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woman talking to tradesperson | accountingweb | Hiring a client - is it a good idea?

Hiring a client: Mutually beneficial or too risky?


Hiring your clients for personal projects can help you both, but it’s also worth considering the possible consequences of blurring the boundaries of your professional relationship.

22nd Jan 2024
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This dilemma of whether to use your client for personal projects was looked at on Any Answers when Beancounting asked for advice on whether or not he should ask a client to do a job at his home

“Over the years I have given much work to clients, mostly small jobs for self-employed tradesmen and in the vast majority of cases there has been no problems,” he wrote.

When a bigger job came up, Beancounting was unsure whether they should continue his usual practice of giving work to their clients. 

They said, “I do have some reservations, mainly around what happens if something goes wrong – will our professional relationship be affected?

“The flip side is if I give the job to one of their competitors without even asking them to quote, and they find out, will that cause issues in itself?” he continued. 

Client collaboration 

Some of the Any Answers community encouraged Beancounting to give work to their clients as a way to support both their businesses.

Regular commenter Mr_awol wrote, “I do prefer to use clients, not to gain a discount, but more on the basis that if they’re doing well, I do well, and if they’ve got no work, I don’t get paid.”

However, he also said that issues can arise with asking clients for a quote and then not using them. “It can be embarrassing if they then come in for a meeting and see the new wall/drive/extension/heating/website/etc that you asked them to price up – but then used someone cheaper.”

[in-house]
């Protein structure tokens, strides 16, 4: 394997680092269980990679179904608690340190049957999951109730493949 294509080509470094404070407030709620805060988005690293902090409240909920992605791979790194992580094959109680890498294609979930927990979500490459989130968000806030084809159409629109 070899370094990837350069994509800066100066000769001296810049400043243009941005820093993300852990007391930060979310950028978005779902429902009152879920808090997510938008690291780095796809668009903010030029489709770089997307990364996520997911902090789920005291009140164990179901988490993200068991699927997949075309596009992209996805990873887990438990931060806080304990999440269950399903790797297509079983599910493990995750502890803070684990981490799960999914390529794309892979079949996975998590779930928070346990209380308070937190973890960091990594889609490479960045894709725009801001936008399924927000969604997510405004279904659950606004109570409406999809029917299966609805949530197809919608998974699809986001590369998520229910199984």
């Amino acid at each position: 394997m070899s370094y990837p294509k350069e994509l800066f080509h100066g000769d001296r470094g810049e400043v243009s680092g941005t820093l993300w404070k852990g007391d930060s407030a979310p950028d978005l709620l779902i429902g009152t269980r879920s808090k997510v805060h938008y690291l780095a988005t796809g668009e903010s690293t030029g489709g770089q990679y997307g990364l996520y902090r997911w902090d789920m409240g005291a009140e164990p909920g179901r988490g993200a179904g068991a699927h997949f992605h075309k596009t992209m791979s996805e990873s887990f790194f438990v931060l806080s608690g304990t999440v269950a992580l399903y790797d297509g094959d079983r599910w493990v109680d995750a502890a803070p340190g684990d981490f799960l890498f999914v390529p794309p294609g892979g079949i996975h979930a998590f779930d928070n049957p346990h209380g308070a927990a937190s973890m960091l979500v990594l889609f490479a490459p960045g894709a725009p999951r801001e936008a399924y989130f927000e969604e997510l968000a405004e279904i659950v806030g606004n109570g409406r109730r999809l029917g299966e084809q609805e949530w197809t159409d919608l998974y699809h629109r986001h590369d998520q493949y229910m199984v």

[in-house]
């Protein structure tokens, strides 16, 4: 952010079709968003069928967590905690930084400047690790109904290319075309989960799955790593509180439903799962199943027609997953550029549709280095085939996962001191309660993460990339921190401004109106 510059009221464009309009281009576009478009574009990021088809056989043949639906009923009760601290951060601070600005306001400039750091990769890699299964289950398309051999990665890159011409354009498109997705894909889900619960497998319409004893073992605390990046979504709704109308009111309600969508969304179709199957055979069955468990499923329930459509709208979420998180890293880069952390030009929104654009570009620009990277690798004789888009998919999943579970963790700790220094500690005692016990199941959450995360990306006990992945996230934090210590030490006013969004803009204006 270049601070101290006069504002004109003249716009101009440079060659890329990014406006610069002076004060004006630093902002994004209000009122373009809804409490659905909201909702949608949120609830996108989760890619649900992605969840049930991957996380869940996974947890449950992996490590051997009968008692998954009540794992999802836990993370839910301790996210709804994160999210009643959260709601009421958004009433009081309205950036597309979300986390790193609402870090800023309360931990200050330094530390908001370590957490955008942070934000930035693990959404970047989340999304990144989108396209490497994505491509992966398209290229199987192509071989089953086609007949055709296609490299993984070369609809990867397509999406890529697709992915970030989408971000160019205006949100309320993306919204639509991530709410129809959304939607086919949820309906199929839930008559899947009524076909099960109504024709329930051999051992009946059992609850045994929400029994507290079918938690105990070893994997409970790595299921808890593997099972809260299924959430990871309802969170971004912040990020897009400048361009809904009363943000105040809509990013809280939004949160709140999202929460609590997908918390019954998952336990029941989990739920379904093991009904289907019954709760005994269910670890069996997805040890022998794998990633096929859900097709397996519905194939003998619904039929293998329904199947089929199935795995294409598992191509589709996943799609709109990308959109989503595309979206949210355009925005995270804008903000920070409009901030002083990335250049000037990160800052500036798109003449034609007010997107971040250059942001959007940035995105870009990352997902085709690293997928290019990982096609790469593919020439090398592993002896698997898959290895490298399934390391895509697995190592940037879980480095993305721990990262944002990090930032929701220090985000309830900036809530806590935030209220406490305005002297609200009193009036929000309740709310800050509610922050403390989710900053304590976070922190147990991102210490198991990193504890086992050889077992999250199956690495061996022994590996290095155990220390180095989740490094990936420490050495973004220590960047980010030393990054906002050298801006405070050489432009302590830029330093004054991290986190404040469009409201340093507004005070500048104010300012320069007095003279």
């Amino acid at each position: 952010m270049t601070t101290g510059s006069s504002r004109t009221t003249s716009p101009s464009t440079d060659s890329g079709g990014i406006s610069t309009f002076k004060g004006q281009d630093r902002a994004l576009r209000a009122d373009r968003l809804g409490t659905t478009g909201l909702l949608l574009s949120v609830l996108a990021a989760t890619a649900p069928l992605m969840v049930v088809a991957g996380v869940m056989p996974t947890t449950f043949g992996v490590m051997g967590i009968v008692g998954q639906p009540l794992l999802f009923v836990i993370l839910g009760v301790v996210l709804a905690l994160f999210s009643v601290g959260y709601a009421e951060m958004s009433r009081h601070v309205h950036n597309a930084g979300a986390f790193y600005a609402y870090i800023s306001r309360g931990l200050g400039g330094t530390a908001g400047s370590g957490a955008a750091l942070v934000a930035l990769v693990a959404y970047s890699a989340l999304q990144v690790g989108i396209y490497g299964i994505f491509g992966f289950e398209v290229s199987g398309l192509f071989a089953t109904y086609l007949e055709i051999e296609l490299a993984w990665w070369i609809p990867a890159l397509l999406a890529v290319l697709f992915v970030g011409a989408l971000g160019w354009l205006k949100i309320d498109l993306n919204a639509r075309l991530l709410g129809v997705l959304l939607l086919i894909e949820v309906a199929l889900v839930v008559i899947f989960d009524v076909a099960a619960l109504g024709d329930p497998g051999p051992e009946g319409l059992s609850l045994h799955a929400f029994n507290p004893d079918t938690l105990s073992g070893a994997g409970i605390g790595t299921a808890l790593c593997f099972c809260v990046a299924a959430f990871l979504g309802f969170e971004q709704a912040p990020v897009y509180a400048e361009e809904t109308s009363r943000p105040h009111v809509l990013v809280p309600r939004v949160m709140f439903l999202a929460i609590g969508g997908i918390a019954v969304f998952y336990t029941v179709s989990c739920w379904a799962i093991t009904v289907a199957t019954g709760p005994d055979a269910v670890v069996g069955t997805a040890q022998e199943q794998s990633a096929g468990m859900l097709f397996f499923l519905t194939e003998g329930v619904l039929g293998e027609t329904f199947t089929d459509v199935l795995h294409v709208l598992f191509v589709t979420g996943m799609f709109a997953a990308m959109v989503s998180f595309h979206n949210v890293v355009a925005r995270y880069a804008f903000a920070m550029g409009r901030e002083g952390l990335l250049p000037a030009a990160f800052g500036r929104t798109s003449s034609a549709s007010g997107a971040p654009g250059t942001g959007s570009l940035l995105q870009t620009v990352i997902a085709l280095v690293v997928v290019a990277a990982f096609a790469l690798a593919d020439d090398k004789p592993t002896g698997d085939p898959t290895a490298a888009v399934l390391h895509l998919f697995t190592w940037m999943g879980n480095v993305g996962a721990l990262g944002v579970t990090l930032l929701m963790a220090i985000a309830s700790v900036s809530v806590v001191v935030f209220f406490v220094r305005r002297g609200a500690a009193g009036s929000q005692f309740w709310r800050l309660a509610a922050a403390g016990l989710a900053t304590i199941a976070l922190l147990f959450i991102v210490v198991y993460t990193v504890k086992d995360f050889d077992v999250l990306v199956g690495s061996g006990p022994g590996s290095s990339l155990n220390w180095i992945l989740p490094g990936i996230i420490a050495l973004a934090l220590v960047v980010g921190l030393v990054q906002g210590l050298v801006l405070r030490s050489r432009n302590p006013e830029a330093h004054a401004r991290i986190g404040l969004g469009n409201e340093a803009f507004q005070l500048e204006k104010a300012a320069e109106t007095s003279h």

Another AWEB member, Open all hours also agreed to giving work to clients. “Our office needed £40k spending on it and there was no hesitation in using clients. That said, the builder and joiner have the best reputations in our area,” he wrote. 

Crossing the line 

While some may be confident about giving work to clients, other community members would rather not take the risk. 

AWEB member, Polyglot was firm in their decision to not give work to clients. They said, “One of my clients is good with IT/software and would be able to do some IT improvements I need. But there is a fine line, which can be easily crossed. I personally wouldn’t even use this as a life or death question.”

Another member, Capitalised agreed because of the growing risks associated with giving bigger jobs to clients. “I would say that sounds too risky to me. Too much can go wrong. Small jobs are unlikely to matter since objectivity and conflicts of interest are less likely to be called into question. Larger jobs are better not tested,” Capitalised wrote.

Finding balance 

Della Hudson, speaker, author and business coach for Minerva Accountants spoke about her own experiences and shared advice on what to do in this situation. “It is always my policy to give my business to clients where appropriate,” she said.

Hudson stressed how important it is to understand when to involve clients: “I want to support their business but it mustn’t be at the expense of my own. I’m clear that I don’t want reduced rates but I do want a good-quality job.”

However it is important to recognise that not every circumstance may be suitable. “Sometimes it’s just not appropriate so I have no qualms about going elsewhere. It’s a business relationship after all,” she said. 

Play fair

Mark Lee, mentor and business development speaker for accountants, shared tips on how to manage the situation if you do decide to use a client. He said, “If you engage a client to work for you, do ensure you treat them in the same way as you want them to treat you. So pay on time, don’t negotiate hard on fees to the exclusion of any other factors and treat their staff well.”

He also advised that it is good to keep in mind that not using a client may also cause issues. “Remember that your clients rarely know which of their competitors are your clients as well. So many of the same issues can arise if you instead use a non-client to provide services that a client could have provided for you.”

A careful and transparent approach is therefore needed and boundaries need to be set to ensure that the professional and personal line is not blurred.

What is your approach to giving work to clients? Are you apprehensive or enthusiastic? Let us know in the comments below. 

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